This art installation in Ho Chi Minh City, Vietnam, was made from 168,037 plastic straws.
Thanh Nguyen/Getty Images

Whether it's building the world's largest snow maze or solving a Rubik's cube while blindfolded, some attempts to set Guinness World Records require extensive planning and, depending on the task, large teams of participants.

Other world records, on the other hand, stem from outstanding circumstances and accomplishments, like being the oldest-living person, or the moment when a photo of an egg broke a record by surpassing Kylie Jenner's millions of Instagram likes.

Keep reading to discover some of the most wild, outrageous, and amazing world records set in 2019.

As many as 1,347 women wearing wedding dresses set the world record for being the largest group of people dressed as brides.

Courtesy of Guinness World Records

The event entailed 1,347 women from ages 18 to 92 who wore wedding dresses, and the group now holds a world record for having the largest gathering of people dressed as brides. According to Guinness World Records, there were single, divorced, and married women in the crowd. The event was organized by Sedka Novias, a bridal fashion store in Petrer, Spain.

Sculptors built the world's tallest sandcastle in Binz, Germany. It stands more than 17.6 meters above the ground, and it's made of 10,886 kg of sand.

Jens Büttner/picture alliance via Getty Images

The shockingly intricate sandcastle took a team of 12 sculptors and eight technicians from Russia, Poland, Hungary, Germany, Holland, and Latvia. The team spent three and a half weeks building the structure, which is made of approximately 24,250 pounds (11 metric tons) of sand. Guinness World Records announced the castle was a record-breaker on June 5.

The diameter of the castle measures more than 85 feet (26 meters), and it stands 57 feet 11 inches (17.65 meters) above the ground, according to Guinness World Records. The attempt was organized by sculptor Thomas van den Dungen, who had been attempting the record since 2017, according to Guinness World Records.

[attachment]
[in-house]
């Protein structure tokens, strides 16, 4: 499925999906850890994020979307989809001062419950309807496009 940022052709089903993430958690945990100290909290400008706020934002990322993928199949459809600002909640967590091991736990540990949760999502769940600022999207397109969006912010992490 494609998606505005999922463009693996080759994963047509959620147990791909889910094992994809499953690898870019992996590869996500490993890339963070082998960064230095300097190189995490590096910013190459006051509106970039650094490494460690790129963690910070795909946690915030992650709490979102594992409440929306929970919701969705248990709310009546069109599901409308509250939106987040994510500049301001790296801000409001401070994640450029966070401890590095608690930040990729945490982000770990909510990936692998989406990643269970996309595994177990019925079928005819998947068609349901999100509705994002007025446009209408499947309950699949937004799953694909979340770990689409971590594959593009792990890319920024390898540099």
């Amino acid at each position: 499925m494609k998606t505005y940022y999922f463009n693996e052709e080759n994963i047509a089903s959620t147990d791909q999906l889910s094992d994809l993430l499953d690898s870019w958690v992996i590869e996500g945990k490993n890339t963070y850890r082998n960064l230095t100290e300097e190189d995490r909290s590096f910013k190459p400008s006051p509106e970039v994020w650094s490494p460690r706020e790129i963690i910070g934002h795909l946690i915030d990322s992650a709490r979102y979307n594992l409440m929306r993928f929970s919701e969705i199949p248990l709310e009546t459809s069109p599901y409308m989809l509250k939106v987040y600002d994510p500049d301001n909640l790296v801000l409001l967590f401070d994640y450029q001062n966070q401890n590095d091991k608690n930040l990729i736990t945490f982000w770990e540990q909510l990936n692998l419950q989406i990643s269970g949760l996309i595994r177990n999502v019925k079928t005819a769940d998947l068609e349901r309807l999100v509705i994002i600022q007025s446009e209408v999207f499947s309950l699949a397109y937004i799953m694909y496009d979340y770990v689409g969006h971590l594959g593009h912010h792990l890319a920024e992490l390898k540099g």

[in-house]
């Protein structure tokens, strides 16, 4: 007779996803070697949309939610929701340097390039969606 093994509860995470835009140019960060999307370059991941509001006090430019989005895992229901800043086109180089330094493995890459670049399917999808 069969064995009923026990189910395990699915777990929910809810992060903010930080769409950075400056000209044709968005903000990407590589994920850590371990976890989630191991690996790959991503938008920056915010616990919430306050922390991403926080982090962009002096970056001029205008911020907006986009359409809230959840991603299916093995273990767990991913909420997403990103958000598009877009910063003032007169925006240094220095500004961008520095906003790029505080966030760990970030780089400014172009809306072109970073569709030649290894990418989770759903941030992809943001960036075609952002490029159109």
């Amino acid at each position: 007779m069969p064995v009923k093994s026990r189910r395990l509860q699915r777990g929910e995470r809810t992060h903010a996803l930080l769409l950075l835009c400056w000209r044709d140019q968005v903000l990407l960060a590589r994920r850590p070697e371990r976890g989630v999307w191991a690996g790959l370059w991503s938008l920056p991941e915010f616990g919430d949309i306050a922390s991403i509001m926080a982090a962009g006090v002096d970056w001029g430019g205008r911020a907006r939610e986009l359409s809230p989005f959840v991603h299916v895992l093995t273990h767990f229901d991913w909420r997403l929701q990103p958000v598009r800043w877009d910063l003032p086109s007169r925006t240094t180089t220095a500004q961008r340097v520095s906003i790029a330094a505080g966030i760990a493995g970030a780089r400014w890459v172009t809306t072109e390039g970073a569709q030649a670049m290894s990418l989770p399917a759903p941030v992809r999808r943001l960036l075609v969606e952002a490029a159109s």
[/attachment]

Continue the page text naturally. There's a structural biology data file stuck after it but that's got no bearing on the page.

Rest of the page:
As many as 633 Florida scuba divers broke a record for the world's largest ocean cleanup event.

Courtesy ©Project AWARE - Jack Fishman

On June 15, 633 scuba-divers at Florida's Deerfield Beach participated in the world's largest ocean dive cleanup, according to a press release from Project AWARE, a nonprofit organization that supported the event. At the cleanup, 3200 lbs (1,451 kg). of fishing gear was used, and divers removed more than 9,000 pieces of marine debris from the ocean.

Two New York City museums created the world's longest feather boa in honour of WorldPride.

Cindy Ord/Getty Images for Madame Tussauds New York

In honour of Pride Month, on June 19, Ripley's Believe It Or Not! and Madame Tussauds Attractions teamed up to create "Boa Boulevard," a 1.2-mile (2km) feather boa that stretched between 7th and 8th Avenue on 42nd Street in New York City.

The multi-coloured boa was announced the world's longest feather boa by Guinness World Records.

A 187-year-old tortoise named Jonathan became the world's oldest-known living animal on land.

Jonathan the tortoise has seen it all. Guinness World Records announced in February 2019 that Jonathan turns 187 years old this year, which makes him the oldest-known land animal alive.

He was born around 1832 and has lived through both World Wars, the completion of the Eiffel Tower, and the first powered flight, according to Guinness World Records.

A man in New Zealand set a record for diving 230 feet (70 meters) under ice while holding his breath for nearly two and a half minutes.

Freediver Anthony Williams from New Zealand achieved the deepest dive under ice as a male (with breath held) while wearing fins and a diving suit.

Williams made the record attempt in March 2019 when he dove into a frozen body of water in Kirkenes, Norway, and plunged 70.3 meters (230.643 feet) below the surface. Williams lasted 2 minutes and 29 seconds before coming up for air.